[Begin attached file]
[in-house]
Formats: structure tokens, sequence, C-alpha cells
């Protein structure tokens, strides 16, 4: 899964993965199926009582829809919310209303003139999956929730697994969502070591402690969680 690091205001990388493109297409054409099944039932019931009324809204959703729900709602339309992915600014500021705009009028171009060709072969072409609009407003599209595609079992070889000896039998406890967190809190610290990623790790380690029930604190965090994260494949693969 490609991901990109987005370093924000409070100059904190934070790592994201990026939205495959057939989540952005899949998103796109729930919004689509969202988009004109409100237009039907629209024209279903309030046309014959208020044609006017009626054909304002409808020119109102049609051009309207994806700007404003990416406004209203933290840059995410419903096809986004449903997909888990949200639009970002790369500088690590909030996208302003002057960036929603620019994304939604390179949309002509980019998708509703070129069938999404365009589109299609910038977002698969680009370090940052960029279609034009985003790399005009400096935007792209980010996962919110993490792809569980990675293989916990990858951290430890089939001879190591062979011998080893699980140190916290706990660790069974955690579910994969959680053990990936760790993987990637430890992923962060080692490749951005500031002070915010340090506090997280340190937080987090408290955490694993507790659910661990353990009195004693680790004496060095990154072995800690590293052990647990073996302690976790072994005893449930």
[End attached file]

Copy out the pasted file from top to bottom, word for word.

[in-house]
Formats: structure tokens, sequence, C-alpha cells
């Protein structure tokens, strides 16, 4: 899964993965199926009582829809919310209303003139999956929730697994969502070591402690969680 690091205001990388493109297409054409099944039932019931009324809204959703729900709602339309992915600014500021705009009028171009060709072969072409609009407003599209595609079992070889000896039998406890967190809190610290990623790790380690029930604190965090994260494949693969 490609991901990109987005370093924000409070100059904190934070790592994201990026939205495959057939989540952005899949998103796109729930919004689509969202988009004109409100237009039907629209024209279903309030046309014959208020044609006017009626054909304002409808020119109102049609051009309207994806700007404003990416406004209203933290840059995410419903096809986004449903997909888990949200639009970002790369500088690590909030996208302003002057960036929603620019994304939604390179949309002509980019998708509703070129069938999404365009589109299609910038977002698969680009370090940052960029279609034009985003790399005009400096935007792209980010996962919110993490792809569980990675293989916990990858951290430890089939001879190591062979011998080893699980140190916290706990660790069974955690579910994969959680053990990936760790993987990637430890992923962060080692490749951005500031002070915010340090506090997280340190937080987090408290955490694993507790659910661990353990009195004693680790004496060095990154072995800690590293052990647990073996302690976790072994005893449930």